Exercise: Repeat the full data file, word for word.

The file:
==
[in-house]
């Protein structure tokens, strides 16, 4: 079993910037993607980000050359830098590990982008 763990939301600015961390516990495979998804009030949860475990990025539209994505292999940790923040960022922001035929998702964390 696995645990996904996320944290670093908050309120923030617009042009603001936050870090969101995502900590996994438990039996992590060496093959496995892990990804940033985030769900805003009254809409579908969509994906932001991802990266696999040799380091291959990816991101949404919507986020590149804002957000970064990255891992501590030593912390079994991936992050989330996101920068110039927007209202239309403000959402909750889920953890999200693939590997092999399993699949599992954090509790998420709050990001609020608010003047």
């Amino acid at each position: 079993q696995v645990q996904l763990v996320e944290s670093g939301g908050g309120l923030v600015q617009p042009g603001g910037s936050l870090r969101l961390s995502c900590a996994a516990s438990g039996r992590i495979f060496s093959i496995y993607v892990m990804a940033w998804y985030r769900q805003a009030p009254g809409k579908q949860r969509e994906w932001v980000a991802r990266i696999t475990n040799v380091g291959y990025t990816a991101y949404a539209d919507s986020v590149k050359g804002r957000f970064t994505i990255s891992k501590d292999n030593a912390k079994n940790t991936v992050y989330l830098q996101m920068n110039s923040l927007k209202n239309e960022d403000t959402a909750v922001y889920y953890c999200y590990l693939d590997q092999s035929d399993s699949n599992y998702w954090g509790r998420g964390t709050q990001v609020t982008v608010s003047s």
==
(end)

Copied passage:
[in-house]
């Protein structure tokens, strides 16, 4: 079993910037993607980000050359830098590990982008 763990939301600015961390516990495979998804009030949860475990990025539209994505292999940790923040960022922001035929998702964390 696995645990996904996320944290670093908050309120923030617009042009603001936050870090969101995502900590996994438990039996992590060496093959496995892990990804940033985030769900805003009254809409579908969509994906932001991802990266696999040799380091291959990816991101949404919507986020590149804002957000970064990255891992501590030593912390079994991936992050989330996101920068110039927007209202239309403000959402909750889920953890999200693939590997092999399993699949599992954090509790998420709050990001609020608010003047």
């Amino acid at each position: 079993q696995v645990q996904l763990v996320e944290s670093g939301g908050g309120l923030v600015q617009p042009g603001g910037s936050l870090r969101l961390s995502c900590a996994a516990s438990g039996r992590i495979f060496s093959i496995y993607v892990m990804a940033w998804y985030r769900q805003a009030p009254g809409k579908q949860r969509e994906w932001v980000a991802r990266i696999t475990n040799v380091g291959y990025t990816a991101y949404a539209d919507s986020v590149k050359g804002r957000f970064t994505i990255s891992k501590d292999n030593a912390k079994n940790t991936v992050y989330l830098q996101m920068n110039s923040l927007k209202n239309e960022d403000t959402a909750v922001y889920y953890c999200y590990l693939d590997q092999s035929d399993s699949n599992y998702w954090g509790r998420g964390t709050q990001v609020t982008v608010s003047s």